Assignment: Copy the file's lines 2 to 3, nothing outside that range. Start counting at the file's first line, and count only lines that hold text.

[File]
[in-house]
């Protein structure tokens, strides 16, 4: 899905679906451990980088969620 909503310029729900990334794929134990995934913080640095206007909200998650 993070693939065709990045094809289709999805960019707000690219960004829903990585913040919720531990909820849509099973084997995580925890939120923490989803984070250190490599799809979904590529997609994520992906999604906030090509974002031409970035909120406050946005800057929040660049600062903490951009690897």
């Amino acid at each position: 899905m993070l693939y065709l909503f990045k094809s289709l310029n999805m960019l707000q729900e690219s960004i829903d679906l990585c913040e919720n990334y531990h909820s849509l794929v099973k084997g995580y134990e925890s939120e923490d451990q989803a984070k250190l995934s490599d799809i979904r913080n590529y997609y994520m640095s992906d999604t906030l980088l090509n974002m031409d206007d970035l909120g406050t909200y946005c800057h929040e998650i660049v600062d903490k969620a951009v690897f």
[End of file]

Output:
């Protein structure tokens, strides 16, 4: 899905679906451990980088969620 909503310029729900990334794929134990995934913080640095206007909200998650 993070693939065709990045094809289709999805960019707000690219960004829903990585913040919720531990909820849509099973084997995580925890939120923490989803984070250190490599799809979904590529997609994520992906999604906030090509974002031409970035909120406050946005800057929040660049600062903490951009690897």
């Amino acid at each position: 899905m993070l693939y065709l909503f990045k094809s289709l310029n999805m960019l707000q729900e690219s960004i829903d679906l990585c913040e919720n990334y531990h909820s849509l794929v099973k084997g995580y134990e925890s939120e923490d451990q989803a984070k250190l995934s490599d799809i979904r913080n590529y997609y994520m640095s992906d999604t906030l980088l090509n974002m031409d206007d970035l909120g406050t909200y946005c800057h929040e998650i660049v600062d903490k969620a951009v690897f």